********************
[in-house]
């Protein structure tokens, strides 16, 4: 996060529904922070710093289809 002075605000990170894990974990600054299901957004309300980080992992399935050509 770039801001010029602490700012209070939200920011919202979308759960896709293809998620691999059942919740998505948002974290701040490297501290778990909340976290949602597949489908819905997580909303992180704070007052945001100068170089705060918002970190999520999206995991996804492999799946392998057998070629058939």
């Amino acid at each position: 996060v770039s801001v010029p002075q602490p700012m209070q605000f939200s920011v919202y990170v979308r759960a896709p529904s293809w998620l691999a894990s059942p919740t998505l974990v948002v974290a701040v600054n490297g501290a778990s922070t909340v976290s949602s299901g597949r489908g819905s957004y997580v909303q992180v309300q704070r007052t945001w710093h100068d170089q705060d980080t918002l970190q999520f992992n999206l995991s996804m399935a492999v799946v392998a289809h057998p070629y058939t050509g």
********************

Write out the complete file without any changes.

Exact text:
[in-house]
């Protein structure tokens, strides 16, 4: 996060529904922070710093289809 002075605000990170894990974990600054299901957004309300980080992992399935050509 770039801001010029602490700012209070939200920011919202979308759960896709293809998620691999059942919740998505948002974290701040490297501290778990909340976290949602597949489908819905997580909303992180704070007052945001100068170089705060918002970190999520999206995991996804492999799946392998057998070629058939």
């Amino acid at each position: 996060v770039s801001v010029p002075q602490p700012m209070q605000f939200s920011v919202y990170v979308r759960a896709p529904s293809w998620l691999a894990s059942p919740t998505l974990v948002v974290a701040v600054n490297g501290a778990s922070t909340v976290s949602s299901g597949r489908g819905s957004y997580v909303q992180v309300q704070r007052t945001w710093h100068d170089q705060d980080t918002l970190q999520f992992n999206l995991s996804m399935a492999v799946v392998a289809h057998p070629y058939t050509g």